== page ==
Several years ago, I co-hosted a television show called Shining City, which highlighted scientific, medical, and social innovation in New England. It aired on NESN, which most New Englanders know for its sports and Red Sox coverage. The show never gained a big following—I’m always surprised when I meet someone who has seen it. But I’ll never regret the time I spent with the fascinating scientists, engineers, and social entrepreneurs who are transforming not only New England, but the world.
In particular, I’ll always remember one young woman who had designed a medical device that helped people with slowly healing wounds. Her invention replaced a $20,000 machine that was available only in hospitals with an inexpensive, portable device that could be used in developing countries and for disaster relief, such as after the earthquake in Haiti. In another segment, I spoke with inventors who were designing a “smart” wheel for bicycles of the future. It interacted with your smartphone and could perform such tasks as providing traffic updates, assessing pollution, locating friends, and also storing energy to help you pedal up hills!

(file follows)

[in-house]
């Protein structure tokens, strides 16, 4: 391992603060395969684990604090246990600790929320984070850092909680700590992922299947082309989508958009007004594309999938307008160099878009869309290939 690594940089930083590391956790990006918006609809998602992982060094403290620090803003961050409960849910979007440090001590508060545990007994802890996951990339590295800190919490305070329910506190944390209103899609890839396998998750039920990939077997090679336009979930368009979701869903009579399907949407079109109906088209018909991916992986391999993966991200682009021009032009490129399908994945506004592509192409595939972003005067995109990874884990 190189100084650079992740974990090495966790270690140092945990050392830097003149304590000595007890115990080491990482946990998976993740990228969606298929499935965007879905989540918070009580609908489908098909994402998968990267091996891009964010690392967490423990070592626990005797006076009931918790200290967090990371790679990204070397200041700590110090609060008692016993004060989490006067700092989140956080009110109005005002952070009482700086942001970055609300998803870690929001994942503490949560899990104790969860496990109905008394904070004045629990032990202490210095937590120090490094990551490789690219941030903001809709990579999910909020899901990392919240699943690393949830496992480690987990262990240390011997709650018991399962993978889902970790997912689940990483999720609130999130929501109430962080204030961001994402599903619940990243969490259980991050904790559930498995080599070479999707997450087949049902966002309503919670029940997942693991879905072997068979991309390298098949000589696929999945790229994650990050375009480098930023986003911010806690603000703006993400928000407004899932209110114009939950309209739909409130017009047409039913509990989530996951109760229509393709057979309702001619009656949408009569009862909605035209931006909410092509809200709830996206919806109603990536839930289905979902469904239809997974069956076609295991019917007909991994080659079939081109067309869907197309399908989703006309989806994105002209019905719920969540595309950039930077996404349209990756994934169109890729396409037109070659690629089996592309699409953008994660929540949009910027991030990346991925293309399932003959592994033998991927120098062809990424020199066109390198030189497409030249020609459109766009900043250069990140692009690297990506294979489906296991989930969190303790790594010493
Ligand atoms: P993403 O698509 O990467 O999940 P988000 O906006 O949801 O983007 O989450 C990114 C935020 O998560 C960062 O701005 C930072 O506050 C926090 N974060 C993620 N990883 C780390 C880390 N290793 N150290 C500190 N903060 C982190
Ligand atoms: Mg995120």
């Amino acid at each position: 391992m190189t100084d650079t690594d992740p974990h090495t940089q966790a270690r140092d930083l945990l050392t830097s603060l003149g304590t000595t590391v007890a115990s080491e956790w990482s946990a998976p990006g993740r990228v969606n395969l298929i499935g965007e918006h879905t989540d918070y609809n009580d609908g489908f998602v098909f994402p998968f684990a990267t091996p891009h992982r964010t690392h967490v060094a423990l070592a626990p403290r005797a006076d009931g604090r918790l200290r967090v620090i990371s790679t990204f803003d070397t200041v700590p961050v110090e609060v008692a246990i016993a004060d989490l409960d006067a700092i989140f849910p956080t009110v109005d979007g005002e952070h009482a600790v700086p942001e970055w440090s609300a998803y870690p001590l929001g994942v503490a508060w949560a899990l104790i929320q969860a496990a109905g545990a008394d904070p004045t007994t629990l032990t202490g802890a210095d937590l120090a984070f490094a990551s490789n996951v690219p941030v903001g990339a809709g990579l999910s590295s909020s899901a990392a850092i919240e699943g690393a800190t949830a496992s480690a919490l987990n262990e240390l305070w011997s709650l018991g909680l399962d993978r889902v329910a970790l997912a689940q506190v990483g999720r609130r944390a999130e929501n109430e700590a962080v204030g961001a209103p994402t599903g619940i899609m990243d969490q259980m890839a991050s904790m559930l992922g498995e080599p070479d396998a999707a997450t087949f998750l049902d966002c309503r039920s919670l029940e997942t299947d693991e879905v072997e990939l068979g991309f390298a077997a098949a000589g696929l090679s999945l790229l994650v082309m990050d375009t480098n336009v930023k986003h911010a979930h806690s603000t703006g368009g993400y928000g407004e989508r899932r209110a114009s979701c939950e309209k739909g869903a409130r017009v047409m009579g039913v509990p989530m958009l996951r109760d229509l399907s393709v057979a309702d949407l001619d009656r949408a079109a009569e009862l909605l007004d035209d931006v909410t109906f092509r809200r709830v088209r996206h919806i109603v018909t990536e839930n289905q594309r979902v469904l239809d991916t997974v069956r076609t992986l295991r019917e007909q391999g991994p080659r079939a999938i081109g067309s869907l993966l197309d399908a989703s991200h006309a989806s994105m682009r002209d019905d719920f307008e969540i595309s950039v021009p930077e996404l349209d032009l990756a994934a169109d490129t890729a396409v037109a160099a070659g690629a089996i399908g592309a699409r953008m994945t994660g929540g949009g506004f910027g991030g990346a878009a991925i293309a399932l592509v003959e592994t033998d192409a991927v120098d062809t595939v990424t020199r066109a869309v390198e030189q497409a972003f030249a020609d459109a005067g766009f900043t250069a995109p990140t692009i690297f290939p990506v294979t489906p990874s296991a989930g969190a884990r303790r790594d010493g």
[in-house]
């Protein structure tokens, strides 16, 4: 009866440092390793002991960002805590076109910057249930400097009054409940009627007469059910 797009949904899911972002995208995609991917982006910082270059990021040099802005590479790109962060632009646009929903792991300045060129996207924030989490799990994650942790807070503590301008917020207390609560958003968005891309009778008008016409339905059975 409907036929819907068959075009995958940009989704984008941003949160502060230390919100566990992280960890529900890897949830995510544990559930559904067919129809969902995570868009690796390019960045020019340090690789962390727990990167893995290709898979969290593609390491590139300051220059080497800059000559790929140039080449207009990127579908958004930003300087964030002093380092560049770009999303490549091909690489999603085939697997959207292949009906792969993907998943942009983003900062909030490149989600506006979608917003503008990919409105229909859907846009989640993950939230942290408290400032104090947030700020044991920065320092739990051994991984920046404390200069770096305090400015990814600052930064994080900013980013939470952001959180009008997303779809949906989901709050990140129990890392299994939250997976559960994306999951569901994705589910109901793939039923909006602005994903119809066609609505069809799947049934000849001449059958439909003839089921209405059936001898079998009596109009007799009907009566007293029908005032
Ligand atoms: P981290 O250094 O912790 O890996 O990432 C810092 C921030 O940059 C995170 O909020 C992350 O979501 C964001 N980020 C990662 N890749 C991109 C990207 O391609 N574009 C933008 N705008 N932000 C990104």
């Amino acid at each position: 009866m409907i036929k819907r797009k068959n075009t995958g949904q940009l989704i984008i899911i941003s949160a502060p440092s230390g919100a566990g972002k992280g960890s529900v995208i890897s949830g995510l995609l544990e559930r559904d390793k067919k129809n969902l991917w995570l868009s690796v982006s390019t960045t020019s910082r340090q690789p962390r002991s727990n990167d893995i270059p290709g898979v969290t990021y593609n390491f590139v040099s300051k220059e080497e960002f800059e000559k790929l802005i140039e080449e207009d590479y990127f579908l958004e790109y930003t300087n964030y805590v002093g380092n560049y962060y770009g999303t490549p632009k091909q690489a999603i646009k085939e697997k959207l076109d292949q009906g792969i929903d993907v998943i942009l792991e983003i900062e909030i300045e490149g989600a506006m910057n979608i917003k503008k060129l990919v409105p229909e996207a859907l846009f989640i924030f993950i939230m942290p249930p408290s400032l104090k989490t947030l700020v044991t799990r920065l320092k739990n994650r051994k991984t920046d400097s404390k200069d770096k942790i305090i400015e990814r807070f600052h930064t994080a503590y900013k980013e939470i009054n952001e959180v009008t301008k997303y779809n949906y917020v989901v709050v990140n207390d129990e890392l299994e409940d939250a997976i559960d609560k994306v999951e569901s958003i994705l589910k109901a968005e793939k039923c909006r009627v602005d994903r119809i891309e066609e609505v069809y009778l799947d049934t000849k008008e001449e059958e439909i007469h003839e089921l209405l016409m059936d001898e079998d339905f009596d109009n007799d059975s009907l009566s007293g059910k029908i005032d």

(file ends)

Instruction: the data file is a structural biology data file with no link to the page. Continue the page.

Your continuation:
Beyond the fascinating innovations created by my guests on Shining City, what made these individuals so inspiring was their optimism. We hear so many negative narratives around what our future might bring: The economy will continue to stagnate; drought will overtake parts of the country, while rising seas will submerge other areas; unstoppable pandemics will develop. But in truth, a lot of optimistic innovators are out there, and they are solving the problems—big and small—of the world. As I met all these incredible, innovative problem-solvers, I became inspired about the potential for a better future. I stuck with the long-shot television show because I wanted people to hear these optimistic viewpoints.
As I learn more and more about the people in the Babson community, I find them equally inspiring. Consider the alumni in this issue’s Risky Business with a Purpose. One alumnus is striving to design a more efficient engine that among other benefits could lower fuel consumption and emissions. Another is helping to bring the largest seawater desalination plant in the Western Hemisphere online in drought-prone California. A third is working to bring to market a new environmentally friendly polymer that incorporates the greenhouse gas carbon dioxide, allowing it to be used in products instead of released into the atmosphere. Will they succeed? To use an old phrase, only time will tell. But the energy that exists around their endeavors reminds me of that hopefulness I felt while working on Shining City and exemplifies the potential of innovation and entrepreneurship to create a better and more just world.